Competition between humans and livestock for cereal and legume grains makes it challenging to provide economical feeds to livestock animals. Recent increases in corn and soybean prices have had a significant impact on the cost of feed for pig producers. The utilization of byproducts and alternative ingredients in pig diets has the potential to reduce feed costs. Moreover, unlike ruminants, pigs have limited ability to utilize diets with high fiber content because they lack endogenous enzymes capable of breaking down nonstarch polysaccharides into simple sugars. Here, we investigated the feasibility of a transgenic strategy in which expression of the fungal cellulase transgene was driven by the porcine pancreatic amylase promoter in pigs. A 2,488 bp 5'-flanking region of the porcine pancreatic amylase gene was cloned by the genomic walking technique, and its structural features were characterized. Using GFP as a reporter, we found that this region contained promoter activity and had the potential to control heterologous gene expression. Transgenic pigs were generated by pronuclear microinjection. Founders and offspring were identified by PCR and Southern blot analyses. Cellulase mRNA and protein showed tissue-specific expression in the pancreas of F1 generation pigs. Cellulolytic enzyme activity was also identified in the pancreas of transgenic pigs. These results demonstrated the establishment of a tissue-specific promoter of the porcine pancreatic amylase gene. Transgenic pigs expressing exogenous cellulase may represent a way to increase the intake of low-cost, fiber-rich feeds. PMID:25063310

  3. GSK-3β Governs Inflammation-Induced NFATc2 Signaling Hubs to Promote Pancreatic Cancer Progression.

    PubMed

    Baumgart, Sandra; Chen, Nai-Ming; Zhang, Jin-San; Billadeau, Daniel D; Gaisina, Irina N; Kozikowski, Alan P; Singh, Shiv K; Fink, Daniel; Ströbel, Philipp; Klindt, Caroline; Zhang, Lizhi; Bamlet, William R; Koenig, Alexander; Hessmann, Elisabeth; Gress, Thomas M; Ellenrieder, Volker; Neesse, Albrecht

    2016-03-01

    We aimed to investigate the mechanistic, functional, and therapeutic role of glycogen synthase kinase 3β (GSK-3β) in the regulation and activation of the proinflammatory oncogenic transcription factor nuclear factor of activated T cells (NFATc2) in pancreatic cancer. IHC, qPCR, immunoblotting, immunofluorescence microscopy, and proliferation assays were used to analyze mouse and human tissues and cell lines. Protein-protein interactions and promoter regulation were analyzed by coimmunoprecipitation, DNA pulldown, reporter, and ChIP assays. Preclinical assays were performed using a variety of pancreatic cancer cells lines, xenografts, and a genetically engineered mouse model (GEMM). GSK-3β-dependent SP2 phosphorylation mediates NFATc2 protein stability in the nucleus of pancreatic cancer cells stimulating pancreatic cancer growth. In addition to protein stabilization, GSK-3β also maintains NFATc2 activation through a distinct mechanism involving stabilization of NFATc2-STAT3 complexes independent of SP2 phosphorylation. For NFATc2-STAT3 complex formation, GSK-3β-mediated phosphorylation of STAT3 at Y705 is required to stimulate euchromatin formation of NFAT target promoters, such as cyclin-dependent kinase-6, which promotes tumor growth. Finally, preclinical experiments suggest that targeting the NFATc2-STAT3-GSK-3β module inhibits proliferation and tumor growth and interferes with inflammation-induced pancreatic cancer progression in Kras(G12D) mice. In conclusion, we describe a novel mechanism by which GSK-3β fine-tunes NFATc2 and STAT3 transcriptional networks to integrate upstream signaling events that govern pancreatic cancer progression and growth. Furthermore, the therapeutic potential of GSK-3β is demonstrated for the first time in a relevant Kras and inflammation-induced GEMM for pancreatic cancer. Mol Cancer Ther; 15(3); 491-502. ©2016 AACR. PMID:26823495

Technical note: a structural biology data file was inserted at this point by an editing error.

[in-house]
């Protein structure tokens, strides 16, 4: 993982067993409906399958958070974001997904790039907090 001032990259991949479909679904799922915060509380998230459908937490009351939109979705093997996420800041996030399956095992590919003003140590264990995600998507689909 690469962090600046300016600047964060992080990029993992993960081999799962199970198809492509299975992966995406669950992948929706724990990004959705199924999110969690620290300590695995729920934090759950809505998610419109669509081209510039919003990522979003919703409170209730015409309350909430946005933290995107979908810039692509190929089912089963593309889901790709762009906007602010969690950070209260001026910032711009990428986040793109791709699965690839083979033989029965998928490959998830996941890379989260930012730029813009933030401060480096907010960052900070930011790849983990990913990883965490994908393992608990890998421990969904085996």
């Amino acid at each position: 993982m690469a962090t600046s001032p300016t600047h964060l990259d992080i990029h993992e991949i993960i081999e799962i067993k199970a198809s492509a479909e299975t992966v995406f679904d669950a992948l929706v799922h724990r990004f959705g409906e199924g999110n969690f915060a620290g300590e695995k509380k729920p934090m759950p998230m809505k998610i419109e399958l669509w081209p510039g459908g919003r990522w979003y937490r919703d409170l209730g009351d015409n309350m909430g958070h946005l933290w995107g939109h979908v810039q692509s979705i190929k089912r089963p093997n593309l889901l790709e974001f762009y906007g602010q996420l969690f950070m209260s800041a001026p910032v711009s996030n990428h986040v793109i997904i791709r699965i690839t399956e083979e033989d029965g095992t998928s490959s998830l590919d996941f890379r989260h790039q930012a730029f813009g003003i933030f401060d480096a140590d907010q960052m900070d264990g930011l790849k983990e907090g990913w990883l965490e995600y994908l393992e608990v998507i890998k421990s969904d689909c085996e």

4. Pancreatic cancer-associated stellate cells promote differentiation of myeloid-derived suppressor cells in a STAT3-dependent manner.

    PubMed

    Mace, Thomas A; Ameen, Zeenath; Collins, Amy; Wojcik, Sylwia; Mair, Markus; Young, Gregory S; Fuchs, James R; Eubank, Tim D; Frankel, Wendy L; Bekaii-Saab, Tanios; Bloomston, Mark; Lesinski, Gregory B

    2013-05-15

    Pancreatic stellate cells (PSC) are a subset of pancreatic cancer-associated fibroblasts. These cells provide prosurvival signals to tumors; however, little is known regarding their interactions with immune cells within the tumor microenvironment. We hypothesized that factors produced by human PSC could enhance myeloid-derived suppressor cell (MDSC) differentiation and function, which promotes an immunosuppressive microenvironment. Primary PSC cell lines (n = 7) were generated from human specimens and phenotypically confirmed via expression of vimentin, α-smooth muscle actin (α-SMA), and glial fibrillary acidic protein (GFAP). Luminex analysis indicated that PSC but not human fetal primary pancreatic fibroblast cells (HPF; negative controls) produced MDSC-promoting cytokines [interleukin (IL-6), VEGF, macrophage colony-stimulating factor (M-CSF) ] and chemokines (SDF-1, MCP-1). Culture of peripheral blood mononuclear cells [peripheral blood mononuclear cell (PBMC), n = 3 donors] with PSC supernatants or IL-6/granulocyte macrophage colony-stimulating factor (GM-CSF; positive control) for 7 days promoted PBMC differentiation into an MDSC (CD11b+CD33+) phenotype and a subpopulation of polymorphonuclear CD11b+CD33+CD15+ cells. The resulting CD11b+CD33+ cells functionally suppressed autologous T-lymphocyte proliferation. In contrast, supernatants from HPF did not induce an MDSC phenotype in PBMCs. Culture of normal PBMCs with PSC supernatants led to STAT3 but not STAT1 or STAT5 phosphorylation. IL-6 was an important mediator as its neutralization inhibited PSC supernatant-mediated STAT3 phosphorylation and MDSC differentiation. Finally, the FLLL32 STAT3 inhibitor abrogated PSC supernatant-mediated MDSC differentiation, PSC viability, and reduced autocrine IL-6 production indicating these processes are STAT3 dependent. These results identify a novel role for PSC in driving immune escape in pancreatic cancer and extend the evidence that STAT3 acts as a driver of stromal